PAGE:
Your driving record is terrible
If you have even a handful of accidents (even if they aren’t all recent), you’re going to pay a higher premium. Same goes for traffic violations. If you’re accumulating points faster than LeBron James, you’re in trouble. LeBron is rewarded for getting points – you’re not.
You have a history of big claims
Even if you’ve only had a couple of accidents, the payout resulting from those accidents will impact your premium. Someone who’s had a couple of minor fender benders is a much lower risk than someone who has totaled three cars.
You drive super long distances, and you drive a lot
If your commute to work is long, you may not be bothered by it because you can just listen to podcasts to pass the time. The problem is, you’re paying a higher premium because of it.
Your insurance company wants to know where you live and where you work, and trust me, they know how far you drive.
Your credit history is questionable
If you have no credit history or your credit report is less than stellar, you’ll pay more for car insurance.
It’s not to say that insurance companies care how much debt you have, but they’re looking for patterns of delinquency, liens against you, or taxes you’ve refused to pay.
Insurance companies are all about reducing their risk, and if you appear risky, they’ll make you pay for it.
You’ve had auto insurance canceled in the past
If you don’t get the required documentation to your insurer, or simply don’t pay your premium, they’ll fire you. Meaning – no insurance. If there’s a pattern of this happening, the insurer will raise your rate or turn you down entirely.
You live in a high-premium area
There are just certain areas of the country that charge a higher insurance premium. I mentioned what happened to my parents in Florida, but there are other areas of the country that have this problem, too.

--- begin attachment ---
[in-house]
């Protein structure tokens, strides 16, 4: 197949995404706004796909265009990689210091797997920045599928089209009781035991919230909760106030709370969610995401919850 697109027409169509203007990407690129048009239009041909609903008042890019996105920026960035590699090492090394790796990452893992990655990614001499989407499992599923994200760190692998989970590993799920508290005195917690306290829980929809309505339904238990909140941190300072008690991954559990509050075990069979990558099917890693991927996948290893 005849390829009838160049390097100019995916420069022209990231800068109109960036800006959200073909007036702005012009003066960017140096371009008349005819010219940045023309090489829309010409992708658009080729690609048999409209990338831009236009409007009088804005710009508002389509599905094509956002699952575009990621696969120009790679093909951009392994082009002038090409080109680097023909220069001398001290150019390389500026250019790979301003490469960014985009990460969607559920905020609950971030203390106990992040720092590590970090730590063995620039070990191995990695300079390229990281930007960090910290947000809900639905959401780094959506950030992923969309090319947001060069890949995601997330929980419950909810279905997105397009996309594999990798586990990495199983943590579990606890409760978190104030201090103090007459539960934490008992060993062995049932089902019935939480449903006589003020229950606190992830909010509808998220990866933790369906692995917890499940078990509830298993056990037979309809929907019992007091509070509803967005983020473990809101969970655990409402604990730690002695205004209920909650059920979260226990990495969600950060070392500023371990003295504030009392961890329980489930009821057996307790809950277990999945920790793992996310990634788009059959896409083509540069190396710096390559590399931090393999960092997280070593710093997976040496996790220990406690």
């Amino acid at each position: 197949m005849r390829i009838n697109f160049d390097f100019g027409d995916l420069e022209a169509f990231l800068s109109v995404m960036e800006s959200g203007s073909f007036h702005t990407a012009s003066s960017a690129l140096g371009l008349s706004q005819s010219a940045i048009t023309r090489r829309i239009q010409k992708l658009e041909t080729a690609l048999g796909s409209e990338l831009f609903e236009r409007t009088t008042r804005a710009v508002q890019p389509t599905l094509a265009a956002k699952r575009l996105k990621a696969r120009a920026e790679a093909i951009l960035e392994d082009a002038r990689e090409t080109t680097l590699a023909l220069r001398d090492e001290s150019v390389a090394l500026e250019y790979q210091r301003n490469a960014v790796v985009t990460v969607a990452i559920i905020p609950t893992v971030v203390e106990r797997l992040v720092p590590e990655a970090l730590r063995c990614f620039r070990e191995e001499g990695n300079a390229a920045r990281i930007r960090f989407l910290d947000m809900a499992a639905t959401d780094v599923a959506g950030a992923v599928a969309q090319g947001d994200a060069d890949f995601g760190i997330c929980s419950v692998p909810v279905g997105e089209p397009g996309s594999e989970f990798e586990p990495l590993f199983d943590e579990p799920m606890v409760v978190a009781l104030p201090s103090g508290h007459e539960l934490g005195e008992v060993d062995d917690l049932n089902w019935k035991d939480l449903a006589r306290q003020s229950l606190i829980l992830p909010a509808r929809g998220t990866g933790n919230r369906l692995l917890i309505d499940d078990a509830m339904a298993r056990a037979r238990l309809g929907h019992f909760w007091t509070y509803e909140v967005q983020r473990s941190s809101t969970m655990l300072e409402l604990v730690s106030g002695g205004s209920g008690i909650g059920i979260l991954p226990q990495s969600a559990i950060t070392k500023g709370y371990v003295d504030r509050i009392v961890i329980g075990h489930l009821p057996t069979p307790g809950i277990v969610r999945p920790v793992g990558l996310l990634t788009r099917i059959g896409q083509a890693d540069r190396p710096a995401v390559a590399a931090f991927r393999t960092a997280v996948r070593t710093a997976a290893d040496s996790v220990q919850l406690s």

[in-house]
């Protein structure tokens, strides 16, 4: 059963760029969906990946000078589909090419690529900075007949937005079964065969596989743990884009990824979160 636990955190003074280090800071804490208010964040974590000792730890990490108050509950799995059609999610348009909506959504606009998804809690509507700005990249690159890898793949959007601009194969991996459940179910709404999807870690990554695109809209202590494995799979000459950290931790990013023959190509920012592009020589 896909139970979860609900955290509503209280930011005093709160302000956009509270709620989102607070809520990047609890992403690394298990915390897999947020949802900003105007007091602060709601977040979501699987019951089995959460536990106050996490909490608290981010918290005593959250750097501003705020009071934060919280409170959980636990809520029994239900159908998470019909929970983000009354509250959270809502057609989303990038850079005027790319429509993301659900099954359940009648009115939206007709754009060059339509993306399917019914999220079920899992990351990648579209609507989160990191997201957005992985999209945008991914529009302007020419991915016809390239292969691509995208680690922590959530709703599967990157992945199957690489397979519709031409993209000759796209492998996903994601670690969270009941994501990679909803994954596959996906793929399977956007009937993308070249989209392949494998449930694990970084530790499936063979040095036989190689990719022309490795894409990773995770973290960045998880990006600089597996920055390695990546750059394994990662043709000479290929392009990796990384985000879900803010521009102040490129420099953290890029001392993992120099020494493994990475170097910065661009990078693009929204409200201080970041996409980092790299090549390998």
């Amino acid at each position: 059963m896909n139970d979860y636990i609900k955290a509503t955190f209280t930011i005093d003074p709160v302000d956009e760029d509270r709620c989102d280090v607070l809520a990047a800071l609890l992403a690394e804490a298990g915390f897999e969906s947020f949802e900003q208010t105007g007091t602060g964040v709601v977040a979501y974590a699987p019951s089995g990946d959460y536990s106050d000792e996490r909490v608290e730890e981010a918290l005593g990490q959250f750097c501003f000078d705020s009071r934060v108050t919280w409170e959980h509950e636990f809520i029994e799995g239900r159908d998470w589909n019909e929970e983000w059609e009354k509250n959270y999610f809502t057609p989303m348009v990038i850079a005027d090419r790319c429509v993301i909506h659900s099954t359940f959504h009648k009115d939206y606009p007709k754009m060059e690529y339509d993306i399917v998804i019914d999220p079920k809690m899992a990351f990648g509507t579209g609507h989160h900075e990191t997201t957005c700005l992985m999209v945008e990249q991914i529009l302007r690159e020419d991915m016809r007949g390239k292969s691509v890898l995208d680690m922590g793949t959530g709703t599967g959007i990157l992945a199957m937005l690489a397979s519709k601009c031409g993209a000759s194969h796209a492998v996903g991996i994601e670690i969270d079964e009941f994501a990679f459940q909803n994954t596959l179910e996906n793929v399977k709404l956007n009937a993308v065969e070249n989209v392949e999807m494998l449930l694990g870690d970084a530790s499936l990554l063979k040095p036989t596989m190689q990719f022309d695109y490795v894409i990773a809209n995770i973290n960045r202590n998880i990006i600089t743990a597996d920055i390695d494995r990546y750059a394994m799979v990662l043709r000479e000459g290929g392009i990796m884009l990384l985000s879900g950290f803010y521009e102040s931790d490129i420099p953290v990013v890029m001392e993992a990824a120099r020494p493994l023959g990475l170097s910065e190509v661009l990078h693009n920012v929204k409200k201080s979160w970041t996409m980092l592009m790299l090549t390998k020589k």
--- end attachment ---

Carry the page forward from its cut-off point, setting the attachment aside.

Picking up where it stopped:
If you live in a neighborhood that has a lot of theft, for instance, your premiums will be higher.
You’re a guy, you’re young, and you’re not married
Sorry fellas. Like State Farm said, they look at your gender, marital status, and age. Guys just get the short end of the stick when it comes to car insurance, especially early on in their driving careers, because of historic averages with accidents and traffic violations.
You have a child on your insurance
If you have a teenager on your policy, they’ll be considered a “youthful operator” and your premiums will go up.
You’re driving an “unsafe” car
It doesn’t matter how safe you feel in your car. If you’ve chosen a car that the insurance companies deem risky, you’ll pay for it. Many times, smaller, sportier cars get the brunt of this.
Also, the rumor about a car being red costing more in insurance is completely false. According to Esurance, “the year, make, model, body style, and the age of your vehicle” are what matter when it comes to the car you drive.
Your deductible is too low, or your coverage is too high
If your policy has a low deductible (typically under $1,000) your premiums are going to be much higher. While this may cost you less at the time of the accident, you’ll pay more in your monthly or annual car insurance premium.
Also, if you have chosen a coverage that’s higher than you need, you’ll pay extra. Note: before adjusting coverage levels, I’d definitely recommend talking to an insurance professional.
You’re not bundling
Perhaps you found a better deal by getting your auto, home, and motorcycle insurance at three different companies. While each one might be lower than if you were to individually sign up at one company, you’re missing out on a bundled discount.